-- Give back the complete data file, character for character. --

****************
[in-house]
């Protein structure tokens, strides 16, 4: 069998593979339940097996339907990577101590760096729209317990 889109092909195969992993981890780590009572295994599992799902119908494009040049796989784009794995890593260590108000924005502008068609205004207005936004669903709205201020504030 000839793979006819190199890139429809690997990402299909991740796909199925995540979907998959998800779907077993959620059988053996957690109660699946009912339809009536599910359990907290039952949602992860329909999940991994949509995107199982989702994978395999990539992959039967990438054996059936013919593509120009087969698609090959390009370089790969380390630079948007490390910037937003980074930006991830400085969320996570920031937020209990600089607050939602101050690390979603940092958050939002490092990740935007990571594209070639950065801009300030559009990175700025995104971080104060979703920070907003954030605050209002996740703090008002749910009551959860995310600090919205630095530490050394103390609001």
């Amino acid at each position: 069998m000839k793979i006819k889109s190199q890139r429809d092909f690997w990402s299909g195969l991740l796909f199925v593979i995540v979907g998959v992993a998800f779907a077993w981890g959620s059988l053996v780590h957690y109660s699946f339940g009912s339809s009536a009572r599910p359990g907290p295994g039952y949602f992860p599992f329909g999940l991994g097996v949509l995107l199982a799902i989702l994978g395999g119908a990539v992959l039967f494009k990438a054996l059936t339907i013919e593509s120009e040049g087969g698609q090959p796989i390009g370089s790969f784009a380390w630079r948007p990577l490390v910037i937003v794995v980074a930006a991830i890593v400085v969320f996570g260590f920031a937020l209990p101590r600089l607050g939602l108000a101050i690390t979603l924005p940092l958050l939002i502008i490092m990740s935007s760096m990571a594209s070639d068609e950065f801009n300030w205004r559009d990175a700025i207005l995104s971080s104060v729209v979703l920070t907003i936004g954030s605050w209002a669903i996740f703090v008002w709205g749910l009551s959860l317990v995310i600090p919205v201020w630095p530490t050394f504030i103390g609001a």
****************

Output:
[in-house]
């Protein structure tokens, strides 16, 4: 069998593979339940097996339907990577101590760096729209317990 889109092909195969992993981890780590009572295994599992799902119908494009040049796989784009794995890593260590108000924005502008068609205004207005936004669903709205201020504030 000839793979006819190199890139429809690997990402299909991740796909199925995540979907998959998800779907077993959620059988053996957690109660699946009912339809009536599910359990907290039952949602992860329909999940991994949509995107199982989702994978395999990539992959039967990438054996059936013919593509120009087969698609090959390009370089790969380390630079948007490390910037937003980074930006991830400085969320996570920031937020209990600089607050939602101050690390979603940092958050939002490092990740935007990571594209070639950065801009300030559009990175700025995104971080104060979703920070907003954030605050209002996740703090008002749910009551959860995310600090919205630095530490050394103390609001």
């Amino acid at each position: 069998m000839k793979i006819k889109s190199q890139r429809d092909f690997w990402s299909g195969l991740l796909f199925v593979i995540v979907g998959v992993a998800f779907a077993w981890g959620s059988l053996v780590h957690y109660s699946f339940g009912s339809s009536a009572r599910p359990g907290p295994g039952y949602f992860p599992f329909g999940l991994g097996v949509l995107l199982a799902i989702l994978g395999g119908a990539v992959l039967f494009k990438a054996l059936t339907i013919e593509s120009e040049g087969g698609q090959p796989i390009g370089s790969f784009a380390w630079r948007p990577l490390v910037i937003v794995v980074a930006a991830i890593v400085v969320f996570g260590f920031a937020l209990p101590r600089l607050g939602l108000a101050i690390t979603l924005p940092l958050l939002i502008i490092m990740s935007s760096m990571a594209s070639d068609e950065f801009n300030w205004r559009d990175a700025i207005l995104s971080s104060v729209v979703l920070t907003i936004g954030s605050w209002a669903i996740f703090v008002w709205g749910l009551s959860l317990v995310i600090p919205v201020w630095p530490t050394f504030i103390g609001a």